This is a terrible game when it comes to game mechanics. First off, there is no rulebook in the booster boxes, so one needs to pick up starter decks just to get the rules. This is a customizable card game that involves a payment system; that's where the Force cards come in. After drawing Force, you spend it on bringing characters, weapons, ships into play and playing them against your opponent; the goal of the game is not entirely clear, save to kill your opponent's characters and not get shot yourself (in the game or in real life, I suppose).
The thing is, the game alternates between utterly incomprehensible and so simplistic as to not be fun at all. The best CCGs are games with strategy that have some element of cunning to playing them. This is much more a game of luck and a poor one at that.
As this is the first set, there are no rule changes. Rules are laid out in a thirty page rulebook not found in this pack.
This is such a tough sell as it is. First, in a rather irksome twist, many of the rares have a left and right version which are used when put in a pair of special glasses (not included) to provide the lame artwork in three-d. This is another desperate attempt to sell a lame looking, poor card and it failed completely. Thus, in addition to more cards to collect and devices needed to get the most out of them, the artwork is so poor that it's hard to say any cards are better than the others. Moreover, as far as playability goes, there's no highlight because the game is so random in how it is played.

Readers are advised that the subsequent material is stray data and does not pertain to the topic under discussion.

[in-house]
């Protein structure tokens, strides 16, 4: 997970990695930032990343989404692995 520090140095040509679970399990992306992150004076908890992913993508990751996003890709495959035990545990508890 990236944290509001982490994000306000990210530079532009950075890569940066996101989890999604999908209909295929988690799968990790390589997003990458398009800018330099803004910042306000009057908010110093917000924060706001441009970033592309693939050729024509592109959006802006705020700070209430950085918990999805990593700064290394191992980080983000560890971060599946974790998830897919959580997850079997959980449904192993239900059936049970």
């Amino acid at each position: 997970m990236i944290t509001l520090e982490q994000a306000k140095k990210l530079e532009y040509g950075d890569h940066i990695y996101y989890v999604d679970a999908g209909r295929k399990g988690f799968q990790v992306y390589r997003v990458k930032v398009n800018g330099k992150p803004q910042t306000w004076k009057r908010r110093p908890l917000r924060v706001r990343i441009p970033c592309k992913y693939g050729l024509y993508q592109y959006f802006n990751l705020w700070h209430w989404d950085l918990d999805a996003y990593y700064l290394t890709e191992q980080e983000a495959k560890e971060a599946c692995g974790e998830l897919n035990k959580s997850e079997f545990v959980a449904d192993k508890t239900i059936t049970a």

I'm going with 46R - Boba Fett, Relentless Hunter. At least it looks cool.
This set was vastly overproduced in relation to its demand. As a result, these cards are ridiculously easy to find. Gimmicks like the left and right card versions for the stereoscopic viewers actually devalued the rares more than enhanced their value. As well, Decipher attempted a lame trick where they slapped a "First Day Of Printing" sticker on random packs. This did not increase the value of the packs or the cards inside.
In other words, the poor game mechanic, lame images and overproduction of "Jedi Knights" made it virtually worthless.
There are plenty of great trading card games out there. This is not one of them. If you're looking for things to get signed at conventions, these cards - featuring poor CG-renditions of characters - represent the lowest possible form of card to get signed. There is nothing to recommend spending any money, time or attention on this product.
For other gaming card reviews, please be sure to check out my takes on:
Star Wars CCG White Border Premiere
Star Wars Young Jedi The Menace Of Darth Maul
The Lord Of The Rings Trading Card Game The Fellowship Of The Ring
Star Trek: The Next Generation CCG White Border Premiere
For other card reviews, please be sure to visit my Card Review Index Page for an organized listing!
© 2012, 2008 W.L. Swarts. May not be reprinted without permission.